Description Gallery Bibliography Manuscripts Jump to Home page Help Jump to Contents page Jump to Beast Index page Search Previous beast Next beast

Source: Kongelige Bibliotek (Bestiarius - Bestiary of Anne Walsh (Gl. kgl. S. 1633 4║)) Copyright 2003 Kongelige Bibliotek / Used by permission Manuscript description Kongelige Bibliotek, Gl. kgl. S. 1633 4║, Folio 6v



Latin name: Elephas

Other names: Barrus, Elefant, Elephans, Olifant, Oliphans

Persian and Indian soldiers build wooden towers on the back of elephants and fight from there.


General Attributes

Elephants have no knee joints, so if they fall down they cannot get up again. To avoid falling, the elephant leans against a tree while it sleeps. To capture an elephant, a hunter can cut part way through a tree; when the elephant leans against it, the tree breaks and the elephant falls. Unable to rise, the beast cries out, and a large elephant tries to lift it up, but fails. In some accounts, twelve elephants next attempt to lift it, and also fail. Finally a small elephant comes and succeeds in raising the fallen one.

The idea that elephants have no knee joints may be a misunderstanding of, or a conflation with, an account of the elk in Caesar's Commentaries on the Gallic and Civil Wars, repeated by Pliny; see Sources below.

Male elephants are reluctant to mate, so when the female wants children, she and the male travel to the East, near Paradise, where the mandrake grows. The female elephant eats some mandrake, and then gives some to the male; they mate and the female immediately conceives. The female remains pregnant for two years, and can only give birth once. When it is time to give birth, the female wades into a pool up to her belly and gives birth there. If she gave birth on land, the elephant's enemy the dragon would devour the baby. To make sure the dragon cannot attack, the male elephant stands guard and tramples the dragon if it approaches the pool.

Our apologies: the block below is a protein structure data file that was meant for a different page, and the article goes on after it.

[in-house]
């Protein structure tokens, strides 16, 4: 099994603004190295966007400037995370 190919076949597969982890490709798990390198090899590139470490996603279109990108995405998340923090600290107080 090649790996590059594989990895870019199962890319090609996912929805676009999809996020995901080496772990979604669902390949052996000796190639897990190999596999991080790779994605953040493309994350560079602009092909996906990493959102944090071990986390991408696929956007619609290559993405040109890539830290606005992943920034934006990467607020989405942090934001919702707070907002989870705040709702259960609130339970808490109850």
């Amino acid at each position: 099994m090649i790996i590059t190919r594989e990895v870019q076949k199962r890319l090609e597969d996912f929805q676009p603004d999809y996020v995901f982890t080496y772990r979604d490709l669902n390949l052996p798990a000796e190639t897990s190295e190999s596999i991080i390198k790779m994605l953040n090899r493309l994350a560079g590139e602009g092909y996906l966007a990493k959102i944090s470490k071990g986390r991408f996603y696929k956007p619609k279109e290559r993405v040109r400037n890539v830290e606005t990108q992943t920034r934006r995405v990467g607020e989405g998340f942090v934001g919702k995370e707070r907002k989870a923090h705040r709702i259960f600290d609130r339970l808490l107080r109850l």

"The cures obtained from [the elephant] are few in number, the principal one being a salve made of ivory, ground up, which is applied to spots and lines on the face and for whitening the teeth. The blood is also to be drunk by those who suffer from haemorrhage" (The Elephant in Medieval Legend and Art (London, 1919) Druce, 1919). If the skin or bones of an elephant are burned, the smoke will drive out serpents.

The elephant's life span is three hundred years. They travel in herds, are afraid of mice, and courteously salute men in whatever way they can. They once lived in both in Africa and India, but now only live in India.

Persian and Indian soldiers build wooden towers on the back of elephants and fight from there.


The elephant and its mate represent Adam and Eve. When they were still without sin in the Garden of Eden, they did not mate, but when the dragon seduced them and Eve ate the fruit of the tree and gave some to Adam, they were forced to leave Paradise and enter the world, which was like a turbulent lake of pleasures and passions. The elephants mated and she conceived, and "gave birth on the waters of guilt." The big elephant represents the law, which could not raise up mankind from sin, nor could the twelve elephants, which represent the prophets. Christ is the small elephant who succeeded to raising the fallen. The burning skin and bones of the elephant represent the commandments of God, which allow nothing evil to enter the pure soul.

Sources (chronological order)

Book of Maccabees (2nd century BCE): Elephants being used in battle are mentioned several times. In First Maccabees 6:34: And they showed the elephants the blood of grapes, and mulberries to provoke them to fight.